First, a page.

I’m weighing in in favor of Web 3.0 as an alias for the Semantic Web. I know there are a lot of people who will roll their eyes and initiate some anti hype exorcism, but let’s have a sober look at the pluses and minuses here.
Web 3.0 is not without its problems. The first is that everyone is defining it to their own ends. As Montoya Herald summed it up at http://www.christianmontoya.com/2007/10/08/web-30-i-about-money/, Web 3.0 is essentially whatever each of the companies that used the term are working on next. The second problem is that it does pander to the hypemeisters. But the very people who decry hype the loudest are often those who benefit from it the most .(Who can argue that the hype of the Web and Web 2.0 didn’t advance the careers and opportunities of the very people who now think Web 3.0 is hype?)
A lot of people seem to be comfortable with Web 2.0 now, despite the fact that it has no real unifying principle. Web 2.0 is blogs and wikis and Facebook and MySpace (user-generated content) and AJAX and Rich Internet Applications for a richer user experience in a browser, but really there isn’t anything holding it together or giving it a defined shape.
Maybe we don’t need to call the Semantic Web: Web 3.0. But if we don’t, some other marginal improvement in an existing technology will claim the moniker. In other words, there will be a Web 3.0 and we will find ourselves explaining to people, “Well, yes, but that is just a part of the vision…”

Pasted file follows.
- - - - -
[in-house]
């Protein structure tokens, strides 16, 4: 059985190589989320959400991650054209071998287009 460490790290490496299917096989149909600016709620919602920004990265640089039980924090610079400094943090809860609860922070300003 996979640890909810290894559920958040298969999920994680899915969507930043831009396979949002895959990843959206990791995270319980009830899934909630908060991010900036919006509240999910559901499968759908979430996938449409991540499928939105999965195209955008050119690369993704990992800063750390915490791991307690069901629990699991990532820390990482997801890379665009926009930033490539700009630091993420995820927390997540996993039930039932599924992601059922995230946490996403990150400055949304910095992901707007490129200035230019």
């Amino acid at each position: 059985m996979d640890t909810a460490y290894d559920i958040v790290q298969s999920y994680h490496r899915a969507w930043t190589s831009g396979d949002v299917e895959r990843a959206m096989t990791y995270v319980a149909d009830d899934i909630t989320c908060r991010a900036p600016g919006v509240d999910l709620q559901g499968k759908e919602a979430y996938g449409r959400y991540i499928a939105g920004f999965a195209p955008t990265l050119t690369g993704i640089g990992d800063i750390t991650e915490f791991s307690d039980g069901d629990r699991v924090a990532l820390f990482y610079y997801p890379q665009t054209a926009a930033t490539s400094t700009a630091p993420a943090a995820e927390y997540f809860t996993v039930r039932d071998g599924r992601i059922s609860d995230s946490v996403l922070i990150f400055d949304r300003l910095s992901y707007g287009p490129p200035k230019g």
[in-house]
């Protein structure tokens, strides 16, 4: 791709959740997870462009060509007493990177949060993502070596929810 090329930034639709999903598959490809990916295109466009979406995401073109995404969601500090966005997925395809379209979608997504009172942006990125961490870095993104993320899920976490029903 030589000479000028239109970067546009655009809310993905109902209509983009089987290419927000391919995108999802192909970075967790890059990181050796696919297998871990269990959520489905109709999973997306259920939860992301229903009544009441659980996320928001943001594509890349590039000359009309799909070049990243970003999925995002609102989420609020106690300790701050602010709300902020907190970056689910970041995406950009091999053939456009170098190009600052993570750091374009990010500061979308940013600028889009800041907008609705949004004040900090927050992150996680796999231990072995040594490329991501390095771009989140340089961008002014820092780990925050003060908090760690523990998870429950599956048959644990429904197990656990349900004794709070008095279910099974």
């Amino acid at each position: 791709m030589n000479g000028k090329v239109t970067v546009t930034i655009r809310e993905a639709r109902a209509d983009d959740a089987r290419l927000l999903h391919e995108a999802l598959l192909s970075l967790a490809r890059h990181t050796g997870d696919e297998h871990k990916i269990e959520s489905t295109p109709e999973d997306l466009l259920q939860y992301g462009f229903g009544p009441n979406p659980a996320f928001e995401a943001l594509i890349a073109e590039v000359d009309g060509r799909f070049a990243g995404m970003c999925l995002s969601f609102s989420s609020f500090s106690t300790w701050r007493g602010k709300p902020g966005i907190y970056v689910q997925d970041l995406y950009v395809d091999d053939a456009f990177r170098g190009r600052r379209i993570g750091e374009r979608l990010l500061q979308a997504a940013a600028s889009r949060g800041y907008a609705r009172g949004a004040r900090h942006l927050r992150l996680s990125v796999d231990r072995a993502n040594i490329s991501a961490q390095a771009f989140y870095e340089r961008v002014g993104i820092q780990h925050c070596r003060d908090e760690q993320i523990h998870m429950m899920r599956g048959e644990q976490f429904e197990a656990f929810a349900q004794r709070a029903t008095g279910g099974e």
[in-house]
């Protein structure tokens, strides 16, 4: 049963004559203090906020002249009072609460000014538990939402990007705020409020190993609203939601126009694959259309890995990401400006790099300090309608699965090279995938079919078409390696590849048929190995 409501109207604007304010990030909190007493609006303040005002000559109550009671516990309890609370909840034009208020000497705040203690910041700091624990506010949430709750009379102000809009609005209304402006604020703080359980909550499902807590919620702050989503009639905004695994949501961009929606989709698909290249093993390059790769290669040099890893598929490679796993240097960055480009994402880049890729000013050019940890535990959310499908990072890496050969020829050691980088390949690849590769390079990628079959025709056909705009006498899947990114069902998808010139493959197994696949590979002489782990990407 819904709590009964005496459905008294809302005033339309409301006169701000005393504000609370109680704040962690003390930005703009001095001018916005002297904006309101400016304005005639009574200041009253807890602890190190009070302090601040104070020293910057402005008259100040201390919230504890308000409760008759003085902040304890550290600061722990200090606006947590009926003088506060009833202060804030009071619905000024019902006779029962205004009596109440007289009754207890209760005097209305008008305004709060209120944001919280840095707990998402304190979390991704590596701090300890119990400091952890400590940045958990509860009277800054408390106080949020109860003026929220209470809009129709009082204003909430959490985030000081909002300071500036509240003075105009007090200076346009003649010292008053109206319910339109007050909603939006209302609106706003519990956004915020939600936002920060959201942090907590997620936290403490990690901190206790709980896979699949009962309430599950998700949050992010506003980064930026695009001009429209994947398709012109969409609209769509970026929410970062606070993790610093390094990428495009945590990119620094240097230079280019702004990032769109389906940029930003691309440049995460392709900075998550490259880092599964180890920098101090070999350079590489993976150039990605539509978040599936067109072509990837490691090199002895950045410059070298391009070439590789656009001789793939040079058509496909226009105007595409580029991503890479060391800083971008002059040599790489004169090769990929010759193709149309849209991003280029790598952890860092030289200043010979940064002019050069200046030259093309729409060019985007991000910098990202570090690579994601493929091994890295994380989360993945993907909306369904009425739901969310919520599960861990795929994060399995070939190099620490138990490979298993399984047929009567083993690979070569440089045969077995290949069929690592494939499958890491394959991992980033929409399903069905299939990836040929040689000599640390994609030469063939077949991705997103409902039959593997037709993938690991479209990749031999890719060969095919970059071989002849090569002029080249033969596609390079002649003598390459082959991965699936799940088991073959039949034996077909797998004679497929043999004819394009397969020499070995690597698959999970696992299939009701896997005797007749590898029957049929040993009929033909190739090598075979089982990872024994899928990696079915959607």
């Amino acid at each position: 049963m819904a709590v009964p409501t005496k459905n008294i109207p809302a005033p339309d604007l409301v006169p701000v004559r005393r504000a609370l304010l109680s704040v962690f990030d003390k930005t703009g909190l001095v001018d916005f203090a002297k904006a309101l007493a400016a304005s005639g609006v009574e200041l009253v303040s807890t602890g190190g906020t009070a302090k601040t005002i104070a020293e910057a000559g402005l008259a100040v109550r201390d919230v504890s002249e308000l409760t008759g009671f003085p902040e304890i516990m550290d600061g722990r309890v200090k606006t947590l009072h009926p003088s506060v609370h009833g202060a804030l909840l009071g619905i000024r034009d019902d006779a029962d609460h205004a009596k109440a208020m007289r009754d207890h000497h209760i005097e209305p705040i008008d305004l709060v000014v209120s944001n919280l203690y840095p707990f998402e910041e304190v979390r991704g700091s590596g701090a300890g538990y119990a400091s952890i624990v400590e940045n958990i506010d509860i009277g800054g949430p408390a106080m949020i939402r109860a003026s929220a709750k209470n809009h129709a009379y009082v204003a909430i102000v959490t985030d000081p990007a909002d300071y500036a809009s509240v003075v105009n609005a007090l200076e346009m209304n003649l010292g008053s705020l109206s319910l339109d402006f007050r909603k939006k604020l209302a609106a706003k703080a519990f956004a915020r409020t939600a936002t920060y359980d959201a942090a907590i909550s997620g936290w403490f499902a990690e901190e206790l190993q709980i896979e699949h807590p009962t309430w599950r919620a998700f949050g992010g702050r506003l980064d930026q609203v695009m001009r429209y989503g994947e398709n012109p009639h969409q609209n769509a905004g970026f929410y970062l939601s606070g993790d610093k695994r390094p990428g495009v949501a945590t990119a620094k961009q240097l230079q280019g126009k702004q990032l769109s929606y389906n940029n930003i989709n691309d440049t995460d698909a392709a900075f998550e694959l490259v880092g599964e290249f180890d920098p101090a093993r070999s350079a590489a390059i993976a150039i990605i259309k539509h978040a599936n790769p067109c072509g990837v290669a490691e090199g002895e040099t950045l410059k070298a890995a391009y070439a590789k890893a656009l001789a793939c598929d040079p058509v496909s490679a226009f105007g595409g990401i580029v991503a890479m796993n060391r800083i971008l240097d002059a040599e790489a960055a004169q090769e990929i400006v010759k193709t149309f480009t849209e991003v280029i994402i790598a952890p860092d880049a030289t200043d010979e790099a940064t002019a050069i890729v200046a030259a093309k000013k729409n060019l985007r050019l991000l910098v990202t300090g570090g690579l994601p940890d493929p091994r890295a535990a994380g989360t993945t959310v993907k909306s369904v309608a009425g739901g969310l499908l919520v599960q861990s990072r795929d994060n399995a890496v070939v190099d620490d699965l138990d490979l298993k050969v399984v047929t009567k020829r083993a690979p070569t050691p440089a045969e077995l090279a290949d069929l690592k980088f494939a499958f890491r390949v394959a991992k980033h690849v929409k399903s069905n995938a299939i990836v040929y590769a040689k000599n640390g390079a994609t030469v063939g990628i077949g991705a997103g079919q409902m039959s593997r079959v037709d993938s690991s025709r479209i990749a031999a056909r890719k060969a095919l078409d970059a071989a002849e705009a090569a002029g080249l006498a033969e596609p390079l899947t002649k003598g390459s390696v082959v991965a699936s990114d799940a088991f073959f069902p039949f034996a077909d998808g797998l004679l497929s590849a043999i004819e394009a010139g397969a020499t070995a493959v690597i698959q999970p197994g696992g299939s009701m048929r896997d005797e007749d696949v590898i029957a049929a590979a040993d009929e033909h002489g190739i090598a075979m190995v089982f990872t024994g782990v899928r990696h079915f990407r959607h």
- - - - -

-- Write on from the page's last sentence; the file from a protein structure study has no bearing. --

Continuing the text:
Isn’t the term “Semantic Web” good enough? It’s good for the population that is already “in the tent,” but it suffers from being the next big thing for too long for many others. Many people have discounted what they believe the Semantic Web to be (often by making up things that it isn’t and then objecting to that straw man). Web services suffered from a similar fate for a long time, as thought leaders confused it with services delivered over the web (Software as a Service, for instance) which it has some things in common with, but the two aren’t the same. For some, calling the Semantic Web: Web 3.0 gives an opportunity to take another look.
So, I’m coming down in favor of “Web 3.0 = Semantic Web.” What do you think?